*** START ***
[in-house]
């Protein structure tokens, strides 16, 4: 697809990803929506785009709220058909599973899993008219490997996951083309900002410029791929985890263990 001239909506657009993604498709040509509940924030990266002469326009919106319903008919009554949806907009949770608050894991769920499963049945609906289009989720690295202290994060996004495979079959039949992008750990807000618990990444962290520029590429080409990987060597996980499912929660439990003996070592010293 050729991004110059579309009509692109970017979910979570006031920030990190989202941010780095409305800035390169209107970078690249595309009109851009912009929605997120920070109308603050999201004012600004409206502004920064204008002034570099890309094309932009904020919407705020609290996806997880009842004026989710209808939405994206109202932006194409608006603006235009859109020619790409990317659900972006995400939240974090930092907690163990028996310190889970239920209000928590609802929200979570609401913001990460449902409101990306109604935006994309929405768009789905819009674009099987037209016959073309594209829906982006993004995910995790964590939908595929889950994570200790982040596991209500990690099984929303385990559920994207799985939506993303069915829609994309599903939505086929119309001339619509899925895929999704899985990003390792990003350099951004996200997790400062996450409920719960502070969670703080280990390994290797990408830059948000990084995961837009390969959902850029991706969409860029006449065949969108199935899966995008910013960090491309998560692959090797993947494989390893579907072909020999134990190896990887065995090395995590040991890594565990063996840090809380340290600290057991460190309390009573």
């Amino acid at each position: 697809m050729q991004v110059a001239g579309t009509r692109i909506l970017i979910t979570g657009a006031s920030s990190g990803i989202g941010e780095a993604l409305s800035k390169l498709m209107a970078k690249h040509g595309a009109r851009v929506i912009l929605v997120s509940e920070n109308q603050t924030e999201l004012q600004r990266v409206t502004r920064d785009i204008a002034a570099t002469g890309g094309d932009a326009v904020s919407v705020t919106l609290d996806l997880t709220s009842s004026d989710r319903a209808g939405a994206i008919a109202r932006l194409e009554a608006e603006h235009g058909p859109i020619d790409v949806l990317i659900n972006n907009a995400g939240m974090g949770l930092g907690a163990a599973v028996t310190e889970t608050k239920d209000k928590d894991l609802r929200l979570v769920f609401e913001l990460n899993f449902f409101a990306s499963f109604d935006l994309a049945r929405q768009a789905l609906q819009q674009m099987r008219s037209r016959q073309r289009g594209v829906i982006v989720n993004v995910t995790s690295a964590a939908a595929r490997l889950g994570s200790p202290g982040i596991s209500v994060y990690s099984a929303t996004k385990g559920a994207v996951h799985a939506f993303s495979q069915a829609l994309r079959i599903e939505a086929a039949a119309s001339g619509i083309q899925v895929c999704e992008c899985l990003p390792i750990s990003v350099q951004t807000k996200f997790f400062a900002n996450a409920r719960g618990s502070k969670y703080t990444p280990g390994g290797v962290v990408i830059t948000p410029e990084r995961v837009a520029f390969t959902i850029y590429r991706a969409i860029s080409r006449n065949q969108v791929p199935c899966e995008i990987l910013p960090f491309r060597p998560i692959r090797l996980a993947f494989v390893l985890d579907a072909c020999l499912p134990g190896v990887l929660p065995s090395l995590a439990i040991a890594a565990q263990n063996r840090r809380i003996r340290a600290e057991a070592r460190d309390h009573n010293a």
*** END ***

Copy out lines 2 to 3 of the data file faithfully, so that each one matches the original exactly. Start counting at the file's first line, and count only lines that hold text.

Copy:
């Protein structure tokens, strides 16, 4: 697809990803929506785009709220058909599973899993008219490997996951083309900002410029791929985890263990 001239909506657009993604498709040509509940924030990266002469326009919106319903008919009554949806907009949770608050894991769920499963049945609906289009989720690295202290994060996004495979079959039949992008750990807000618990990444962290520029590429080409990987060597996980499912929660439990003996070592010293 050729991004110059579309009509692109970017979910979570006031920030990190989202941010780095409305800035390169209107970078690249595309009109851009912009929605997120920070109308603050999201004012600004409206502004920064204008002034570099890309094309932009904020919407705020609290996806997880009842004026989710209808939405994206109202932006194409608006603006235009859109020619790409990317659900972006995400939240974090930092907690163990028996310190889970239920209000928590609802929200979570609401913001990460449902409101990306109604935006994309929405768009789905819009674009099987037209016959073309594209829906982006993004995910995790964590939908595929889950994570200790982040596991209500990690099984929303385990559920994207799985939506993303069915829609994309599903939505086929119309001339619509899925895929999704899985990003390792990003350099951004996200997790400062996450409920719960502070969670703080280990390994290797990408830059948000990084995961837009390969959902850029991706969409860029006449065949969108199935899966995008910013960090491309998560692959090797993947494989390893579907072909020999134990190896990887065995090395995590040991890594565990063996840090809380340290600290057991460190309390009573």
């Amino acid at each position: 697809m050729q991004v110059a001239g579309t009509r692109i909506l970017i979910t979570g657009a006031s920030s990190g990803i989202g941010e780095a993604l409305s800035k390169l498709m209107a970078k690249h040509g595309a009109r851009v929506i912009l929605v997120s509940e920070n109308q603050t924030e999201l004012q600004r990266v409206t502004r920064d785009i204008a002034a570099t002469g890309g094309d932009a326009v904020s919407v705020t919106l609290d996806l997880t709220s009842s004026d989710r319903a209808g939405a994206i008919a109202r932006l194409e009554a608006e603006h235009g058909p859109i020619d790409v949806l990317i659900n972006n907009a995400g939240m974090g949770l930092g907690a163990a599973v028996t310190e889970t608050k239920d209000k928590d894991l609802r929200l979570v769920f609401e913001l990460n899993f449902f409101a990306s499963f109604d935006l994309a049945r929405q768009a789905l609906q819009q674009m099987r008219s037209r016959q073309r289009g594209v829906i982006v989720n993004v995910t995790s690295a964590a939908a595929r490997l889950g994570s200790p202290g982040i596991s209500v994060y990690s099984a929303t996004k385990g559920a994207v996951h799985a939506f993303s495979q069915a829609l994309r079959i599903e939505a086929a039949a119309s001339g619509i083309q899925v895929c999704e992008c899985l990003p390792i750990s990003v350099q951004t807000k996200f997790f400062a900002n996450a409920r719960g618990s502070k969670y703080t990444p280990g390994g290797v962290v990408i830059t948000p410029e990084r995961v837009a520029f390969t959902i850029y590429r991706a969409i860029s080409r006449n065949q969108v791929p199935c899966e995008i990987l910013p960090f491309r060597p998560i692959r090797l996980a993947f494989v390893l985890d579907a072909c020999l499912p134990g190896v990887l929660p065995s090395l995590a439990i040991a890594a565990q263990n063996r840090r809380i003996r340290a600290e057991a070592r460190d309390h009573n010293a």